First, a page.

The effectiveness of different materials for shielding can be tested using near field probes and your vector network analyzer (VNA).
A VNA is a typical instrument for RF/MW engineers working with antennas, filters, amplifiers, and many circuits and components in wireless and communication business.
But, this instrument is really useful for design engineers in a lot of applications during testing and troubleshooting EMI/EMC problems.
If you are not familiar with this instrument, try to know how it works. You will discover a really powerful for your lab.
I like portable instruments as Rohde and Schwarz FSH and Keysight Fieldfox families: instruments including network analyzer, spectrum analyzer with tracking generator, and cable tester. Possibilities are only limited by your imagination.
This article will show you a well-known technique to evaluate the shielding effectiveness of a material in a frequency range. The technique is especially useful to compare different materials, different thickness for same material, or how a plastic material can affect in the frequency range of your interest (including plastic materials with metallic particles).
For this measurement you need: 1) your VNA; 2) two passive magnetic near field probes (I prefer identical probes); and 3) two coax cables.
Follow this procedure:
- Set your network analyzer to measure S21 in the frequency range of interest. Remember S21 is a measure of power transfer from port 1 to port 2. As an example, in Figure 1 the analyzer is configured in that way in the frequency range of 30MHz to 600MHz.
- Connect near field probes to ports 1 (out) and 2 (in) of your analyzer using the coax cables.
- Place the probes close one to the other with good orientation for maximum coupling.
- Calibrate and normalize so a flat response appears in your instrument. With the calibration and normalization procedure any resonance or frequency dependence of the setup is removed.
- Save in a reference trace the measurement result.
- Without movement of the previous setup (this is critical!!!), introduce the material under test between the probes as shown in Figure 2.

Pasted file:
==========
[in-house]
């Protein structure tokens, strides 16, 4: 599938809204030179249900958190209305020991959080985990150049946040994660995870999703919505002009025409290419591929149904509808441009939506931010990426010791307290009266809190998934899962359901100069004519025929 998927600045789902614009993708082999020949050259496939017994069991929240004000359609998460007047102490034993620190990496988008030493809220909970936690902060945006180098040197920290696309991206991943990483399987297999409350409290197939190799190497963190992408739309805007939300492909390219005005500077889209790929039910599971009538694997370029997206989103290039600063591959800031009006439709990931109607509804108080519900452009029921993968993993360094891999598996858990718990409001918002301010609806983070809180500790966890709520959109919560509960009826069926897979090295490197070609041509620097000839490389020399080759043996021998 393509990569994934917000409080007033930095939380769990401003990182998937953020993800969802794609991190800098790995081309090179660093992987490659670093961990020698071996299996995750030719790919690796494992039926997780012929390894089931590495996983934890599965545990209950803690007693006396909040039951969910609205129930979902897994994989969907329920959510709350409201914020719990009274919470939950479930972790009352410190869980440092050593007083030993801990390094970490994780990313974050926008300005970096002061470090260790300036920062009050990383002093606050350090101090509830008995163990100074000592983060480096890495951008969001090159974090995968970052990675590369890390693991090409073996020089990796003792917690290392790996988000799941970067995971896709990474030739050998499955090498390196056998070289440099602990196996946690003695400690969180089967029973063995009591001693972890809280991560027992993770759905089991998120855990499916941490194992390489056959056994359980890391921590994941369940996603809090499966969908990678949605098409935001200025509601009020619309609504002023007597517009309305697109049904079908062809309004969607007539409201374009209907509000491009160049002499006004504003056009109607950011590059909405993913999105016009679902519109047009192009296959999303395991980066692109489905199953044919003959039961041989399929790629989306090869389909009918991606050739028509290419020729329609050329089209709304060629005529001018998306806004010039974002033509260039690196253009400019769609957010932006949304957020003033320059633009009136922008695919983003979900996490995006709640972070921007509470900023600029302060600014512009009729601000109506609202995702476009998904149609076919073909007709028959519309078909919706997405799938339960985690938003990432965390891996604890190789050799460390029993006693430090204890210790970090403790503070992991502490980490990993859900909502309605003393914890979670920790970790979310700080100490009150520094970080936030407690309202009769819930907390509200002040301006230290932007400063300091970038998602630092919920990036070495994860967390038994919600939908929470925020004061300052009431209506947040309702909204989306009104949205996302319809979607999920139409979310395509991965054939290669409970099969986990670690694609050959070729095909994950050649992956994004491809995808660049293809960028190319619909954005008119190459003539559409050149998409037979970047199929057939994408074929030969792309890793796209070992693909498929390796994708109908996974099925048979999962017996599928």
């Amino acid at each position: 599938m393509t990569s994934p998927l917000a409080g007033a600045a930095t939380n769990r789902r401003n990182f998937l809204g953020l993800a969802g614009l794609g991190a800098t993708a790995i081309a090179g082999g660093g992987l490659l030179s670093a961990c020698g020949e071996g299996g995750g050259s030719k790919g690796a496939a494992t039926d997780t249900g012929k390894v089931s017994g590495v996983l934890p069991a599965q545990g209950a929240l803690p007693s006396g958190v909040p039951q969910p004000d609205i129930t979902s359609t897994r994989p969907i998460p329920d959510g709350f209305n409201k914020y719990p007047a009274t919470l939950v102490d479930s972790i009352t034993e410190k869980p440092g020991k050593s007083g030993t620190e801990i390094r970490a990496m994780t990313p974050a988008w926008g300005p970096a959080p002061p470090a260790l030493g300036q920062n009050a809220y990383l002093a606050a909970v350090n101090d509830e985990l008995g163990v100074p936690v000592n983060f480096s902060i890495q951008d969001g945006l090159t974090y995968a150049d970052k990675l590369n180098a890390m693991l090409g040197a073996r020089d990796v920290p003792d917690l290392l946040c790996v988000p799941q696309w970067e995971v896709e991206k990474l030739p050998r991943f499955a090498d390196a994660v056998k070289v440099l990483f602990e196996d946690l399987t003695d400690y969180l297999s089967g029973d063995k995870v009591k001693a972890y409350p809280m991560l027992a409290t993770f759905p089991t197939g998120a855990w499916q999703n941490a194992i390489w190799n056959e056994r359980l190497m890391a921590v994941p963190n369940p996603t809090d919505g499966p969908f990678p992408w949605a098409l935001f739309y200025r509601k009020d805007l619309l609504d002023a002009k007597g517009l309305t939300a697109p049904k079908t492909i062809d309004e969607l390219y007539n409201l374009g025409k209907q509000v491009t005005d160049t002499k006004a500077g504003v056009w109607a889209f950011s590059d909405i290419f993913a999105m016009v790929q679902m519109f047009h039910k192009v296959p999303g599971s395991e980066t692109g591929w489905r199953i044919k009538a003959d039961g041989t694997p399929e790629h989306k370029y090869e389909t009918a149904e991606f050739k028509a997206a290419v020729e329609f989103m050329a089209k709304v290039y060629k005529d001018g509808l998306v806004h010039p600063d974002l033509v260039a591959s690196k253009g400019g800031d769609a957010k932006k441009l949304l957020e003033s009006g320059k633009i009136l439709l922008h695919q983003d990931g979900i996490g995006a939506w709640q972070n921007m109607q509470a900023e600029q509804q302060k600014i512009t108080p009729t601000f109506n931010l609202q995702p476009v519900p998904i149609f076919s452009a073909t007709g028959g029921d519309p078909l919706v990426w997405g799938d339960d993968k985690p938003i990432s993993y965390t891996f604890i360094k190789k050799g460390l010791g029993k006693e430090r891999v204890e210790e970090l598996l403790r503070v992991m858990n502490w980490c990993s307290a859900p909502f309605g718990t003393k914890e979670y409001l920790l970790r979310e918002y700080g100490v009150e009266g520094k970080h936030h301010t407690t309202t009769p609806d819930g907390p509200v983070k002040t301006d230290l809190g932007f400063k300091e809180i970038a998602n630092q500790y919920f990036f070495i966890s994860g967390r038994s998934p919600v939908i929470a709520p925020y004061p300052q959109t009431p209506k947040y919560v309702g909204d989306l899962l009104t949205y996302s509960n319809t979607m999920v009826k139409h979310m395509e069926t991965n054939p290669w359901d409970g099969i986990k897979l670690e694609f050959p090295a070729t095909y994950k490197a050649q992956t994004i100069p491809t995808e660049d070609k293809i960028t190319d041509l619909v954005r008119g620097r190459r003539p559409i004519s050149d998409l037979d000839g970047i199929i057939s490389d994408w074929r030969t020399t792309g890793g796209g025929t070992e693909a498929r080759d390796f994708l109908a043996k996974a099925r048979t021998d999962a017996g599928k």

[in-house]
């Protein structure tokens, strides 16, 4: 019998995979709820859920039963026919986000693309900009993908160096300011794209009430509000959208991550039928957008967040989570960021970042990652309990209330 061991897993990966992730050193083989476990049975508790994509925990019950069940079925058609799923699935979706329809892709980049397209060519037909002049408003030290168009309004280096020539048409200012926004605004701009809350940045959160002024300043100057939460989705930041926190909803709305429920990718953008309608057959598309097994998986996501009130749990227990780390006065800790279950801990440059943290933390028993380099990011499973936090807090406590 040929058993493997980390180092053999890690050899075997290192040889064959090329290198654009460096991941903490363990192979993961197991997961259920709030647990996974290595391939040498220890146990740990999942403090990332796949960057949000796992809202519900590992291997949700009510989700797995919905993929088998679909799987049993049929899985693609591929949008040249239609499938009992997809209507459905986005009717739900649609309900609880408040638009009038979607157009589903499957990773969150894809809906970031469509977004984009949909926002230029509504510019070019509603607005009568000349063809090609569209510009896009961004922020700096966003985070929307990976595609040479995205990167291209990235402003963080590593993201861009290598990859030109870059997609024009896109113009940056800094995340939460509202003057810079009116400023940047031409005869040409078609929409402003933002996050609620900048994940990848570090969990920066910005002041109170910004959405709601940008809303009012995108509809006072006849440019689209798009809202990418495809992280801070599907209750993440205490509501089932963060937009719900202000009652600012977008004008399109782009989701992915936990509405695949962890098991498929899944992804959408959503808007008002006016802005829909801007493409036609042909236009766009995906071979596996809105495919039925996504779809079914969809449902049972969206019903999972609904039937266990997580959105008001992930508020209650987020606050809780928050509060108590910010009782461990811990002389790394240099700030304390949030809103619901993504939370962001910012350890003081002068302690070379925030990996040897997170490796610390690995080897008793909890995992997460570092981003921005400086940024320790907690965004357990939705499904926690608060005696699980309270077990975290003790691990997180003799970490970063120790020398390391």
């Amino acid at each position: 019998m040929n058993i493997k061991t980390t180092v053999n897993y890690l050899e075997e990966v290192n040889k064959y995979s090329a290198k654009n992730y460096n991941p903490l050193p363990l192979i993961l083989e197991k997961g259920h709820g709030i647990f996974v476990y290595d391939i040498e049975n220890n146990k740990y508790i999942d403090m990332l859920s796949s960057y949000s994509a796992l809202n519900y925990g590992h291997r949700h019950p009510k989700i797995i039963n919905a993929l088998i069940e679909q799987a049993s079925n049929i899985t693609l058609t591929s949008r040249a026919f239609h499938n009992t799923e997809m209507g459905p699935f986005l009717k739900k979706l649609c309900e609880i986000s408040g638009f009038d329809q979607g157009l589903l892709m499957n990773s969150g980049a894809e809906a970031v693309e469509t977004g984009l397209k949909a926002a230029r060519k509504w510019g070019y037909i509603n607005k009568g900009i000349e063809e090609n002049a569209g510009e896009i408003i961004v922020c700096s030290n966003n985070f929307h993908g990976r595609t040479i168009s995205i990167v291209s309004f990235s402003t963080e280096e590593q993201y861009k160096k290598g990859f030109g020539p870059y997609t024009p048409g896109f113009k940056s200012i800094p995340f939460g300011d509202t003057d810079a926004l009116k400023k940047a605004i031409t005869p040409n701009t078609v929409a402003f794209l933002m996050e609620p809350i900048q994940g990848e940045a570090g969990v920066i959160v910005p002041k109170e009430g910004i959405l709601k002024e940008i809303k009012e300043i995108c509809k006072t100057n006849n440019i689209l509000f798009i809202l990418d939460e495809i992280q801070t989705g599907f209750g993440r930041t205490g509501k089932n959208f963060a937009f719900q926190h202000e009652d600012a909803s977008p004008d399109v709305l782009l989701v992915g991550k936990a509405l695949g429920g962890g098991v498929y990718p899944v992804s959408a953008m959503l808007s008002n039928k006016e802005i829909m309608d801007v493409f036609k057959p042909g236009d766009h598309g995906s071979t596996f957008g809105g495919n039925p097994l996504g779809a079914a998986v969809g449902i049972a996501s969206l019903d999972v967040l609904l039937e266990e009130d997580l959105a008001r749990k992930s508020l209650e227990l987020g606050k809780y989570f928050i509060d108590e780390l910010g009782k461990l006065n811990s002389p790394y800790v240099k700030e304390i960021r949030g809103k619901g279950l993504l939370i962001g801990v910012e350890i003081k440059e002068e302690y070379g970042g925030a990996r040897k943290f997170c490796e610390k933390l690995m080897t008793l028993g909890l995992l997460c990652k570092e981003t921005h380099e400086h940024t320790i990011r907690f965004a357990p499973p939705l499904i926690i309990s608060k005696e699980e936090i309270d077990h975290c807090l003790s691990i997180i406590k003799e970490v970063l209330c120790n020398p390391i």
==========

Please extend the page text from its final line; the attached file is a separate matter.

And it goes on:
Note the difference between the reference trace and the actual measurement. The measured value of S21 is reduced because less power goes from port 1 to port 2. That reduction is related with the shielding effectiveness of that material in the frequency range of interest.
In our example response is more than 30dB with a near flat response (sometimes you can find resonances at special frequencies).
In Figure 3 a picture of a different experiment is included. No normalization was applied but you can see the difference between coupling without shield (top yellow) and with shield (bottom light blue) on screen.
Obviously, this experiment cannot replace a full and complete test but intuitive and practical information can be obtained in a very fast and useful process.
My final advice: play with VNAs in your EMI/EMC troubleshooting problems.
Arturo Mediano received his M.Sc. (1990) and his Ph. D. (1997) in Electrical Engineering from University of Zaragoza (Spain), where he has held a teaching professorship in EMI/EMC/RF/SI from 1992. From 1990, he has been involved in R&D projects in EMI/EMC/SI/RF fields for communications, industry and scientific/medical applications with a solid experience in training, consultancy and troubleshooting for companies in Spain, USA, Switzerland, France, UK, Italy, Belgium, Germany, Canada and The Netherlands. He is the founder of The HF-Magic Lab®, a specialized laboratory for design, diagnostic, troubleshooting, and training in the EMI/EMC/SI and RF fields at I3A (University of Zaragoza), and from 2011, he is instructor for Besser Associates (CA, USA) offering public and on site courses in EMI/EMC/SI/RF subjects through the USA, especially in Silicon Valley/San Francisco Bay Area. He is Senior Member of the IEEE, active member from 1999 (Chair 2013-2016) of the MTT-17 (HF/VHF/UHF) Technical Committee of the Microwave Theory and Techniques Society and member of the Electromagnetic Compatibility Society. Arturo can be reached at email@example.com. Web: www.cartoontronics.com.